Topical Area: Global Nutrition
Objectives : To examine the association between iron status and mother-infant interactions in dyads from rural Bangladesh.
Maternal-infant interactions were assessed in dyads from a substudy nested within a randomized controlled trial in rural Bangladesh. Recorded interactions (10 minutes free-play; 2 minutes diapering) at baseline (BL) (infant age 6-18 mo; n=116), midline (ML) (+ 3 mo; n=324), and endline (EL) (+ 6 mo; n=336) were coded per the Emotional Availability Scales (EAS; 4 maternal scales: sensitivity, structuring, non-intrusiveness, non-hostility; 2 child scales: responsiveness, involvement). Ferritin (Ft), transferrin receptor (TfR), and hemoglobin (Hb; in infants only) concentrations were measured at BL and EL. Group differences (categorized by iron status irrespective of intervention group) were assessed via ANCOVA (covariates: socioeconomic status, mean upper arm circumference, weight-for-age Z-score, child sex and age and maternal depressive symptoms (Center for Epidemiologic Studies Depression Scale) and reasoning abilities (Raven’s Progressive Matrices)). Stepwise regressions were run to determine predictors of the EAS scores.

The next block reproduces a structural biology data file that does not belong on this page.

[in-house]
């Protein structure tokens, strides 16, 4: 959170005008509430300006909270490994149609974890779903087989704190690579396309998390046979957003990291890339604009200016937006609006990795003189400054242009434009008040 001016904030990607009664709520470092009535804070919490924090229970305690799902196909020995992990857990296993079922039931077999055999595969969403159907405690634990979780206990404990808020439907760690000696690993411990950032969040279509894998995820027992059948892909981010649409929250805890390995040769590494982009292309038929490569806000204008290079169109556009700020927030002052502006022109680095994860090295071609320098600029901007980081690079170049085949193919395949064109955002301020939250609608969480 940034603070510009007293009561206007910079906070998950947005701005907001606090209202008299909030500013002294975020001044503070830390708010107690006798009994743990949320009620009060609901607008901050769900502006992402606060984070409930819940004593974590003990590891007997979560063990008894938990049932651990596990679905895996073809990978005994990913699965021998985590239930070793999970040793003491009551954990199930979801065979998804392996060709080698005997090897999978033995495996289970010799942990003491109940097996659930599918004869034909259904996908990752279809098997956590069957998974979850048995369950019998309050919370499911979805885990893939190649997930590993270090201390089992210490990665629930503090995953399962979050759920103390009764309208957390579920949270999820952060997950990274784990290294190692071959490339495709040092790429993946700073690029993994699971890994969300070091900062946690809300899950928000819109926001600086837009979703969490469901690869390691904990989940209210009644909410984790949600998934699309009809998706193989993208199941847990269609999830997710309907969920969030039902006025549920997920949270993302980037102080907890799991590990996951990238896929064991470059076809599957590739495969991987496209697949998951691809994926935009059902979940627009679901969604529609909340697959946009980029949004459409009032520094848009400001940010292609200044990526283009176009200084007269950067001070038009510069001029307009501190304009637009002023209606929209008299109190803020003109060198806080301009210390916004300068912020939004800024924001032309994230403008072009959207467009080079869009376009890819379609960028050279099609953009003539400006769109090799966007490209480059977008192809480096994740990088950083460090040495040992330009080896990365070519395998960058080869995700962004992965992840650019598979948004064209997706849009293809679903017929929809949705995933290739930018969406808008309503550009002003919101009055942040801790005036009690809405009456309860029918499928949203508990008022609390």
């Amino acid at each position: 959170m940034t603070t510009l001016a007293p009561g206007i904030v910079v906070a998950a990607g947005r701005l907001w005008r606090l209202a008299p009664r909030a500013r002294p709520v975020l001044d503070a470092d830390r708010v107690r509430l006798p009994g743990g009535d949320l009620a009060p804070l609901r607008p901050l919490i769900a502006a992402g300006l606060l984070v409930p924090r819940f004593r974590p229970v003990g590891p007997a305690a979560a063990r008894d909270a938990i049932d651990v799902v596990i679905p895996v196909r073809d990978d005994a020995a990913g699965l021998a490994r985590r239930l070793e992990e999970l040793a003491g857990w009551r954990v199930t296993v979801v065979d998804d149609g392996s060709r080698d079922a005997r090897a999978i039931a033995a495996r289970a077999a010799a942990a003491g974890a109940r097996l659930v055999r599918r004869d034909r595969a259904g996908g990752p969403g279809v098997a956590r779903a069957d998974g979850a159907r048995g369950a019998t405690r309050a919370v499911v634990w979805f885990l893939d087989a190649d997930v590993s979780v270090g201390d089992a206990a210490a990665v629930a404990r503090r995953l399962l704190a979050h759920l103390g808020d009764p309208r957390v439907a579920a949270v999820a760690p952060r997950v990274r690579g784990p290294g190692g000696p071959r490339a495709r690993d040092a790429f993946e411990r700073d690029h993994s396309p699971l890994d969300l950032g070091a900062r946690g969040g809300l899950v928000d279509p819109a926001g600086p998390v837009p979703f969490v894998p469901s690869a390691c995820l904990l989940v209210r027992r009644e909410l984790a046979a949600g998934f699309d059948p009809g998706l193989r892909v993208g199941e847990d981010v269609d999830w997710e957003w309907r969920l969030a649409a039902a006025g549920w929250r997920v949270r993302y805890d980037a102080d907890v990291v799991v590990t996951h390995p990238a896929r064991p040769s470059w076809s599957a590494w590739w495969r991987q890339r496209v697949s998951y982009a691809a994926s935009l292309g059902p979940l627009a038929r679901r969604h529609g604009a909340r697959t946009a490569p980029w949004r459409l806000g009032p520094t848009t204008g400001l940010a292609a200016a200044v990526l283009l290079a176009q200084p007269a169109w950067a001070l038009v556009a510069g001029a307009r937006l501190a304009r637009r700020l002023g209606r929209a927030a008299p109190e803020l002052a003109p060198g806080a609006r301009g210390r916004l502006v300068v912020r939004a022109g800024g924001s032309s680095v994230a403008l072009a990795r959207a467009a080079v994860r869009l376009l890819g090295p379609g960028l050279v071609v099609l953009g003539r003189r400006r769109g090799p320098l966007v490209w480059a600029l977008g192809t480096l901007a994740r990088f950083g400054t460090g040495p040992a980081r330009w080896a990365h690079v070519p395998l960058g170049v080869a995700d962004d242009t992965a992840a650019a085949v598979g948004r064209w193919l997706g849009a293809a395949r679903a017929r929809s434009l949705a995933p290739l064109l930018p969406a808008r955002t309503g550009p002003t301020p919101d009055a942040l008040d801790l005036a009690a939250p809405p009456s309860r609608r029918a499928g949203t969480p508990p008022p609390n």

Results : Prevalence of iron deficiency (ID; Ft< 23.7 mg/L) in infants dropped from 55% to 38% and of ID anemia (IDA; Hb< 110 g/L) from 53% to 32%, respectively. Only 12% of mothers were ID (Ft< 15.0 µg/L). Dyads of iron sufficient (IS) infants had higher involvement scores at BL and ML (both p≤0.04), and higher sensitivity and structuring but lower non-intrusiveness scores (all p< 0.01) at ML vs dyads of ID infants. In the regressions, iron status of the mother and/or child was significantly predictive of maternal behaviors for most of the EA scales at all time points with better iron status predicting better behavioral scores except for non-intrusiveness. At BL (but not EL), child BL TfR was negatively related to involvement and responsiveness. No other iron status variables were associated with child behavior at any time point.
An association exists between maternal and infant iron status and dyadic interaction. Adequate iron status appears to benefit the dyadic relationship.
Funding Sources :
USAID through the Johns Hopkins Global Research Activity Cooperative Agreement.